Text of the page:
To John Antill1
ALS (letterbook draft): American Philosophical Society
London, Feb. 18. 1774
Before I had an Opportunity of answering your Letter, I was displac’d from my Office, which puts it out of my Power to do you any Service in what you propose, and makes a more particular Answer unnecessary. I will however speak with Mr. Potts concerning his Letter,2 and acquaint you with the Result. Present my Best Respects to Mr. and Mrs. Colden,3 and accept the Good Wishes of Your most obedient Servant
1. Antill (born c. 1745) was a New Jersey lawyer and the son-in-law of Alexander Colden, whom he assisted for a time in the New York post office: above, XIX, 333 n. His missing letter had clearly asked BF’s help in obtaining a regular position in the post office, and this reply failed to discourage him. In the following summer, when Colden appeared to be dying, Antill left for England to try to secure such a position; one of his hopes was to succeed his father-in-law as surveyor general. But that ambition was thwarted by the redoubtable head of the clan, Cadwallader Colden, who on the death of his son Alexander saw to it that the post went to his younger son David. The Colden Letter Books … (N.-Y. Hist. Soc. Coll., [IX–X]; 2 vols., New York, 1877–78), II, 353, 375–7; The Letters and Papers of Cadwallader Colden (N.-Y. Hist. Soc. Coll., [L–LVI, LXVII–LXVIII]; 9 vols., New York, 1918–37), VII, 247, 262–3. Antill subsequently became a loyalist and raised troops for the British, then emigrated to Nova Scotia. William Nelson, “Edward Antill and Some of His Descendants,” 3 N.J. Hist. Soc. Proc., II (1897), 47–8; E. Alfred Jones, The Loyalists of New Jersey … (N.J. Hist. Soc. Coll., X; Newark, N.J., 1927), pp. 13–15.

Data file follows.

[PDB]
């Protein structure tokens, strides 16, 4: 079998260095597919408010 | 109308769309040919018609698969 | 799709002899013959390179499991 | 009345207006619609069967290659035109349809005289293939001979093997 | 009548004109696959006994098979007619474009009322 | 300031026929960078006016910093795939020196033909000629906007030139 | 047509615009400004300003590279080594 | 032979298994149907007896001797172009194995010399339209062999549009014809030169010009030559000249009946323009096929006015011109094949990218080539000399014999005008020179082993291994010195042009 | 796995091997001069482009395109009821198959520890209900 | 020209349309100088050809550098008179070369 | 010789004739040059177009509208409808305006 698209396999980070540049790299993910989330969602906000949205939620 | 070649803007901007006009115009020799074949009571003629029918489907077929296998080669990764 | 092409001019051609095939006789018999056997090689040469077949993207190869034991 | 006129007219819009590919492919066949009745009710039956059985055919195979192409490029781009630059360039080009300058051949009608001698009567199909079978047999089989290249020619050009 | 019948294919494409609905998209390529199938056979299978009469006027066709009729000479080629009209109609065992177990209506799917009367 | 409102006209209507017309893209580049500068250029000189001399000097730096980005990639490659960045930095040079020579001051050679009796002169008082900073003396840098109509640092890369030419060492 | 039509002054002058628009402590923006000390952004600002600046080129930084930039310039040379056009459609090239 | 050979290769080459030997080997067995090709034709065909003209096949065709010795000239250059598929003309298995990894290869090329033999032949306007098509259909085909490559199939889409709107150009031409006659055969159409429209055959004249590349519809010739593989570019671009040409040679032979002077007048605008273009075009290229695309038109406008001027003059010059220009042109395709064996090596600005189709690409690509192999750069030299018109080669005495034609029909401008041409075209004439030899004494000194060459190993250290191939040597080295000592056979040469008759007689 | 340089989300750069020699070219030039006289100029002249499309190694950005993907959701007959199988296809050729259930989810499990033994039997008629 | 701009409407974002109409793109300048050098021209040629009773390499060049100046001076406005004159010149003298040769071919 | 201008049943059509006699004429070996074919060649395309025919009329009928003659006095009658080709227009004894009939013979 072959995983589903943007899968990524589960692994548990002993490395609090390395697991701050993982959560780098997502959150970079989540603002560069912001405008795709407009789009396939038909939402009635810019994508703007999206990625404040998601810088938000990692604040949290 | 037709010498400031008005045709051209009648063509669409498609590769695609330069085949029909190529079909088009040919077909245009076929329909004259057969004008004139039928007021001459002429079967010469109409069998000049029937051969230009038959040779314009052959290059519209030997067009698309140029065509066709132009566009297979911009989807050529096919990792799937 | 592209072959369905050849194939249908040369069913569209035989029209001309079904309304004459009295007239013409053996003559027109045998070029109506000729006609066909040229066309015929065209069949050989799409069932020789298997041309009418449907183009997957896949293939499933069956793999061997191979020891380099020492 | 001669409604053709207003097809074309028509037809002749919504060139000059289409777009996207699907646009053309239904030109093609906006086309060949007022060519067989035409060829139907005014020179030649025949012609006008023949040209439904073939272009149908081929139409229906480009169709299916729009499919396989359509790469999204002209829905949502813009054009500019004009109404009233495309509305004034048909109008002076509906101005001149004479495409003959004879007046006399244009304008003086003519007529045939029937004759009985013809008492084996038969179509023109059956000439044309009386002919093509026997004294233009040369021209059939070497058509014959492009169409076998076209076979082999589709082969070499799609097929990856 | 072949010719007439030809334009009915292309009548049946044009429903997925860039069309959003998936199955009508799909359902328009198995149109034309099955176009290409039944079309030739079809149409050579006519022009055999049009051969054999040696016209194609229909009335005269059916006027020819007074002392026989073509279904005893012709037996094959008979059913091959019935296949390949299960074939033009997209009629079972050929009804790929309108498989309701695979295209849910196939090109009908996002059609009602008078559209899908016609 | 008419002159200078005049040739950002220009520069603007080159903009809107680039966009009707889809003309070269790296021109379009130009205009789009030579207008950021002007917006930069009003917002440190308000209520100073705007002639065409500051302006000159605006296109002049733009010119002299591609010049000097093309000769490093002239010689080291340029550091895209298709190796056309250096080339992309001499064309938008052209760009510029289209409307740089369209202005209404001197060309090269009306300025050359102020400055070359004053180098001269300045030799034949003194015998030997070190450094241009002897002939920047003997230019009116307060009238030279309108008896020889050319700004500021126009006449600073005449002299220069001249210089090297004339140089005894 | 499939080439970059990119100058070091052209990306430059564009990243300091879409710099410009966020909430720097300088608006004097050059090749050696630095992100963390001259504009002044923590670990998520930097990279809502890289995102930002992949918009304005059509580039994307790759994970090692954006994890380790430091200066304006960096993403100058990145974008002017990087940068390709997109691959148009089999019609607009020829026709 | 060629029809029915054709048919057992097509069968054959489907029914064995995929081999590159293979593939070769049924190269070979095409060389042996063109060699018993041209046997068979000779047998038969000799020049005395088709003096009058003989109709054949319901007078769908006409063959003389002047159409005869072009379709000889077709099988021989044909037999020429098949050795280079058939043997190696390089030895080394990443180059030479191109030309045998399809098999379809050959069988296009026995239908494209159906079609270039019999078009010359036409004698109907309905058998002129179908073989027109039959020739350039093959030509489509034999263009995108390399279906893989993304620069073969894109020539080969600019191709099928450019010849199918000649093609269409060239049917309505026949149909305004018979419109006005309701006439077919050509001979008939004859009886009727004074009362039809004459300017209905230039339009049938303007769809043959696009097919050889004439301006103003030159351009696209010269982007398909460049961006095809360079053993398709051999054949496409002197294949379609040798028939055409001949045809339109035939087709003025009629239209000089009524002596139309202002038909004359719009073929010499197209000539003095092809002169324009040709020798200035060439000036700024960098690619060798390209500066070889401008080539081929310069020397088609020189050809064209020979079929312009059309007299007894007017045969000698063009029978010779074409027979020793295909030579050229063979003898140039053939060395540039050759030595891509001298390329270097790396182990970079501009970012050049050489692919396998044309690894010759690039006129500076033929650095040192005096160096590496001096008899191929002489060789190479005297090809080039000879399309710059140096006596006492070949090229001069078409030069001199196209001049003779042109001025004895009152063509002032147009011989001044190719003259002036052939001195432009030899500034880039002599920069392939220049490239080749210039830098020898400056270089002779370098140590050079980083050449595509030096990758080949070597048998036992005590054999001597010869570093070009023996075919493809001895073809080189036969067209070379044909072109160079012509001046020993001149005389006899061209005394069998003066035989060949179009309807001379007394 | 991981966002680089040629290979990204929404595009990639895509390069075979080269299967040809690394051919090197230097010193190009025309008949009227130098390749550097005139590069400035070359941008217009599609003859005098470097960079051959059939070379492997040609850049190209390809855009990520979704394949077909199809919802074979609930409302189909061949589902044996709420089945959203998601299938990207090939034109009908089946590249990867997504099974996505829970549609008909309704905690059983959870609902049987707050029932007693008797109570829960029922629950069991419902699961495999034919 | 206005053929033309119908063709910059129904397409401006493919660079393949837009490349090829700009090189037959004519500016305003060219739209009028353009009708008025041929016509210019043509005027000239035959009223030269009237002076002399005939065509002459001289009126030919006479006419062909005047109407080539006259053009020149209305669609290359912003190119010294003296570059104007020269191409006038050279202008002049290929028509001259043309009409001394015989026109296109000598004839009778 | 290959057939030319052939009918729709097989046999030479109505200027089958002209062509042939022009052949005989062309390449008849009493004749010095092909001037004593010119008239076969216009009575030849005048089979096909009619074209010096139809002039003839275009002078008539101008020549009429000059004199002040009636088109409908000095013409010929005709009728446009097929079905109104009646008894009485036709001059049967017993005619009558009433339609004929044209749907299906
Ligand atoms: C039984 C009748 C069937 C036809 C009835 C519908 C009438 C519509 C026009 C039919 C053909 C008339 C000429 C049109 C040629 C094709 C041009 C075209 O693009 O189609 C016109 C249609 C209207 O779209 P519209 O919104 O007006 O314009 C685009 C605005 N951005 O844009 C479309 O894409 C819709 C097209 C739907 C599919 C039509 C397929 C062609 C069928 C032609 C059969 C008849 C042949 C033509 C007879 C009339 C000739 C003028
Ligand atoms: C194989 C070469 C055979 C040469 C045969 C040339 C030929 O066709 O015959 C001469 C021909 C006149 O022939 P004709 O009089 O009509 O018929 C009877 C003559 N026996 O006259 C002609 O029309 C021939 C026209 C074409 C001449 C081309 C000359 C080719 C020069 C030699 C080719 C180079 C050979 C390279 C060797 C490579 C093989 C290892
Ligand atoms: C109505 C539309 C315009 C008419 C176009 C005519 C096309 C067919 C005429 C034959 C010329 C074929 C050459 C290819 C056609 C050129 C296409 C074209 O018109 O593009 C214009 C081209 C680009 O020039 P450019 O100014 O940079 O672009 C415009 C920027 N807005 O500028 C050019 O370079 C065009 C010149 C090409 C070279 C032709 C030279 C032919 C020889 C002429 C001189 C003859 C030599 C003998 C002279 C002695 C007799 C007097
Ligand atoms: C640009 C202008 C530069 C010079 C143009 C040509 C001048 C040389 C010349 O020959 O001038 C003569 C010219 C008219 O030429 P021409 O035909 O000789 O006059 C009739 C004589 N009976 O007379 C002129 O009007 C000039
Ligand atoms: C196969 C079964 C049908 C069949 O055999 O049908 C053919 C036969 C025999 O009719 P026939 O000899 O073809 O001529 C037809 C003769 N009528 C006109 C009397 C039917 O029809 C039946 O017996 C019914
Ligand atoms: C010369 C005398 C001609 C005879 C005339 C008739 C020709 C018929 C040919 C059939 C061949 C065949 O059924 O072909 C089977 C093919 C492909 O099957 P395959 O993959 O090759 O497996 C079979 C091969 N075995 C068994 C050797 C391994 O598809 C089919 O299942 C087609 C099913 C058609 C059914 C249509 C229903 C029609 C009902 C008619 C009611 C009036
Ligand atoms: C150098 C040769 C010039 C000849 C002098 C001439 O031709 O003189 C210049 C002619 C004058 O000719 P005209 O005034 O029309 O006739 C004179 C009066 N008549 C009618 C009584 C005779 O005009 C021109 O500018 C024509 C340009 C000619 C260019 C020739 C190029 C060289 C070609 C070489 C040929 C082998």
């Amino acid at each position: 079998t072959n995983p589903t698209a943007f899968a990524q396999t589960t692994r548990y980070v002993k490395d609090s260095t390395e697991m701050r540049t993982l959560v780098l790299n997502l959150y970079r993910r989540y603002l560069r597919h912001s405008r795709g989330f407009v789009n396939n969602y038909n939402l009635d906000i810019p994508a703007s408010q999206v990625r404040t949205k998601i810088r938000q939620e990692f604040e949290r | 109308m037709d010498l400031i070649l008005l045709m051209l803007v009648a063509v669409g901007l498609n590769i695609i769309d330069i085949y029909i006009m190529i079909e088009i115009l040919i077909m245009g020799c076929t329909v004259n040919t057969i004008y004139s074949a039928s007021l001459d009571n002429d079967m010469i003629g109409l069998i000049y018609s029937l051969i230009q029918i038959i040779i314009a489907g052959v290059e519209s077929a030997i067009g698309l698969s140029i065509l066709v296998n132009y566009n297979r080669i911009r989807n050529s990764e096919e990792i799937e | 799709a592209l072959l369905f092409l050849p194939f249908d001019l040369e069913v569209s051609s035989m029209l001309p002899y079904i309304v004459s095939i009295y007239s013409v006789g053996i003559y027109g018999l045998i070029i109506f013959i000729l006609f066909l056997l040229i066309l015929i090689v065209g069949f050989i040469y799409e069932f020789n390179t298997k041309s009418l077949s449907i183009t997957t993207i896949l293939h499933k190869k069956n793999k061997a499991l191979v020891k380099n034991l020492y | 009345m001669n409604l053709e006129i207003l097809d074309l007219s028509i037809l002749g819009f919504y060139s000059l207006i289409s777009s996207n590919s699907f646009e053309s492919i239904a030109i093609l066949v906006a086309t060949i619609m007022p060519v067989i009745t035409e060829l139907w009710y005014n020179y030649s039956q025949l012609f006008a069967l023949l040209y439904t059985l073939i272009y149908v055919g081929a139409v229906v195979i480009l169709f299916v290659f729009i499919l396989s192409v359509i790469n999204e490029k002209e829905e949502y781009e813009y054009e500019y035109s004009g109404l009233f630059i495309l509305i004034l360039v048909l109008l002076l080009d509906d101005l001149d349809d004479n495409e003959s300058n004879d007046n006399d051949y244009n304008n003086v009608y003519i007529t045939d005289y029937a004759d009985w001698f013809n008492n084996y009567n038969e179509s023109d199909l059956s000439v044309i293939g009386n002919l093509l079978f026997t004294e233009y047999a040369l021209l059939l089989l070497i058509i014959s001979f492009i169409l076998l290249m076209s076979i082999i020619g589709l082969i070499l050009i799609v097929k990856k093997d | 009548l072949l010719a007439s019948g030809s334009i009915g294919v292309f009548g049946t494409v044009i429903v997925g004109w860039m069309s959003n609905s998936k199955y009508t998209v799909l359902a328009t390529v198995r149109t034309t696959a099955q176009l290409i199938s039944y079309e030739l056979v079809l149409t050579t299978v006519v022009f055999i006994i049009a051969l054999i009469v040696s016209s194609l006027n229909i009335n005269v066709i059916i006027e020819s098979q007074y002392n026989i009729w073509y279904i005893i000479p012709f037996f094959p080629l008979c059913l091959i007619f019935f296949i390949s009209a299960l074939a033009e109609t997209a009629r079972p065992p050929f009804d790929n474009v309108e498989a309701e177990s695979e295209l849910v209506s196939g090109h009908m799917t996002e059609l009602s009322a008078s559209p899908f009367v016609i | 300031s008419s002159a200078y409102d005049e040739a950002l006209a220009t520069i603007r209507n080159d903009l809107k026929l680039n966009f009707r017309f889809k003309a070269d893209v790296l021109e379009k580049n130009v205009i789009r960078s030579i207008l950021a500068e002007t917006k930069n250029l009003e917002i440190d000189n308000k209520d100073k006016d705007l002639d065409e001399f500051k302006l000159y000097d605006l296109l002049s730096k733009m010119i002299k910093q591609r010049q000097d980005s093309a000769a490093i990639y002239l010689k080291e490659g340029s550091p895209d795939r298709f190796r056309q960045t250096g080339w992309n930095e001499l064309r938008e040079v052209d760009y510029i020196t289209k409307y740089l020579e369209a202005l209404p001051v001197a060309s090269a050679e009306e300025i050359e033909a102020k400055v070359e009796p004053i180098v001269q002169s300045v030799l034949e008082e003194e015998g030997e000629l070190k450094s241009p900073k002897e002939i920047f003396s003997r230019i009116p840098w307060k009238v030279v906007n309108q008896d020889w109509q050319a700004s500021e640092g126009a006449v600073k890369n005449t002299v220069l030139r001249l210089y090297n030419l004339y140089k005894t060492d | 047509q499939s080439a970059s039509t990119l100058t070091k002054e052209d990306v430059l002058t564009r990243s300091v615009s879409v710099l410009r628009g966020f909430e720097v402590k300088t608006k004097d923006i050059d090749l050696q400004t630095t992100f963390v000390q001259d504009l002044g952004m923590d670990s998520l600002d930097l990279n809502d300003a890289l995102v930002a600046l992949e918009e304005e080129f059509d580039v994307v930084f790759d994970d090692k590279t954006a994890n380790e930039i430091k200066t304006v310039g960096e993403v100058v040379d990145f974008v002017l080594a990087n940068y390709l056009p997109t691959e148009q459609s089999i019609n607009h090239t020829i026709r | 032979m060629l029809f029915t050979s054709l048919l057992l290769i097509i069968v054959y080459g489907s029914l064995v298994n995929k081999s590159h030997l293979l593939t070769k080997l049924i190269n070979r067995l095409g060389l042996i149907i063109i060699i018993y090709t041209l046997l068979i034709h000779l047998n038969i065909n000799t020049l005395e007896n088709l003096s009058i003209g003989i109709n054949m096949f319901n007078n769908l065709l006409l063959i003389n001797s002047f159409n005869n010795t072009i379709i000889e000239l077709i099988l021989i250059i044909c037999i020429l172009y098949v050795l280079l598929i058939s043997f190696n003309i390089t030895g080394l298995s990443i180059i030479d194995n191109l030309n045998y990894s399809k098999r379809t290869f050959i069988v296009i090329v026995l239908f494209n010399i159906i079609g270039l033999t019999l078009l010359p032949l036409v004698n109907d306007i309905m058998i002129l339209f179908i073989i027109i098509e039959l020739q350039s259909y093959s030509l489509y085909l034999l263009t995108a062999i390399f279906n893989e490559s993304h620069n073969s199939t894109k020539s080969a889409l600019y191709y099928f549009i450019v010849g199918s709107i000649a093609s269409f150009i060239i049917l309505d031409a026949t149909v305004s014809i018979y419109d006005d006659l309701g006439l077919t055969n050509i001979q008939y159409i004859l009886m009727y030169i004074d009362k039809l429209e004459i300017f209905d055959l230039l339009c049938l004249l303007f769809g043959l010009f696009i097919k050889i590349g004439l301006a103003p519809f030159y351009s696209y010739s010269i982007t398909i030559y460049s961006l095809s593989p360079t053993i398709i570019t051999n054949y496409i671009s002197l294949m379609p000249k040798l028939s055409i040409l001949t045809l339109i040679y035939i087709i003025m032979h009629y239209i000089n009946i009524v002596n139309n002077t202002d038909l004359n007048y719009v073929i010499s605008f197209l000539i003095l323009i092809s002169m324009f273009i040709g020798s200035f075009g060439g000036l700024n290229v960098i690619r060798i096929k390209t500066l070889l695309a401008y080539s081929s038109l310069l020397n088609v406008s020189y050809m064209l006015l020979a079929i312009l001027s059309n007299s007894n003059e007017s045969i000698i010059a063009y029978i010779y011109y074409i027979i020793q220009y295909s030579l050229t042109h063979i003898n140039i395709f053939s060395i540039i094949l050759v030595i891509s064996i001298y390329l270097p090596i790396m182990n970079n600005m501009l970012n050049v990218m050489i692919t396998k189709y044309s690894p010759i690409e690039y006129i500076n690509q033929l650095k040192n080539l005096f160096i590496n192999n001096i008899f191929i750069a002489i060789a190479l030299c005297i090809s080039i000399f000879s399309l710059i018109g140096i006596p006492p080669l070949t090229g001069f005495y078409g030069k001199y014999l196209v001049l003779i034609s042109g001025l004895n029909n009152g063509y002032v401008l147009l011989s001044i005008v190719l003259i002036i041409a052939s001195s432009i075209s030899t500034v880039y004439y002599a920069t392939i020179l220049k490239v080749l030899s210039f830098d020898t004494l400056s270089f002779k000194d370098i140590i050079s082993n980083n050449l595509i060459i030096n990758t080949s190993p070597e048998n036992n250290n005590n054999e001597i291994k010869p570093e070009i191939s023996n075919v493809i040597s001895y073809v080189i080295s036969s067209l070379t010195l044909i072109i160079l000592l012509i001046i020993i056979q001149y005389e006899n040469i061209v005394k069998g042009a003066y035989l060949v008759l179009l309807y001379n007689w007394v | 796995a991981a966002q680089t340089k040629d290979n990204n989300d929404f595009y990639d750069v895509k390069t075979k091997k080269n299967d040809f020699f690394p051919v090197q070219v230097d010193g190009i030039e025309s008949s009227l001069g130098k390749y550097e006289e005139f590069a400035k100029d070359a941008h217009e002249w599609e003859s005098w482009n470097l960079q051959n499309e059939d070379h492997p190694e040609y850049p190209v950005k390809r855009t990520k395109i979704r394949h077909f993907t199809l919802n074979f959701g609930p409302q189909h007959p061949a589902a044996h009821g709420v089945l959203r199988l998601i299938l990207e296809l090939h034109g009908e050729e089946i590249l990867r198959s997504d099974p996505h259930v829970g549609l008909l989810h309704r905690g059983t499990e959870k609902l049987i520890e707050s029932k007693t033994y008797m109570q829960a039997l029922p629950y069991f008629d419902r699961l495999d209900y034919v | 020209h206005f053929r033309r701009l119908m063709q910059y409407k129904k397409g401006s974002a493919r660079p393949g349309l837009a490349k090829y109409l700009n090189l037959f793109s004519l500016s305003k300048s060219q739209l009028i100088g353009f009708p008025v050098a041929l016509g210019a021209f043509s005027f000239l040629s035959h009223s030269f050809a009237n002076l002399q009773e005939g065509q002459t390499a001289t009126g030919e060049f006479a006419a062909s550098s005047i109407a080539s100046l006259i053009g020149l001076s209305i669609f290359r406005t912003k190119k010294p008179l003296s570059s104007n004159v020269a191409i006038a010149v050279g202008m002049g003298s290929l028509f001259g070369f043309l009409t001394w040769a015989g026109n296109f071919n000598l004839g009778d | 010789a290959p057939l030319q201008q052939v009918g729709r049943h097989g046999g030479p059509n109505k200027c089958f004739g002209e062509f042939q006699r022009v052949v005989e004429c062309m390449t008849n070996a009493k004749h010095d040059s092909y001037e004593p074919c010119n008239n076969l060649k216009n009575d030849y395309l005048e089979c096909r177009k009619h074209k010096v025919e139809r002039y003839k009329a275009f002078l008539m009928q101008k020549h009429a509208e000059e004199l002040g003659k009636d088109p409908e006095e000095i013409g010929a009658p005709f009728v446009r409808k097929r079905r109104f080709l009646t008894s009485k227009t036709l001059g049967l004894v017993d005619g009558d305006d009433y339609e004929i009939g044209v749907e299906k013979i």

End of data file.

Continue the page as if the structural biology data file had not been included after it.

2. Samuel Potts was comptroller general of the Post Office; his letter perhaps had to do with the old issue of post horns, about which see above, XX, 73 n, 74.
3. Alexander and Elizabeth Nicholls Colden. Alexander died on Dec. 12, 1774: N.-Y. Gaz.; and the Weekly Mercury, Dec. 19, 1774.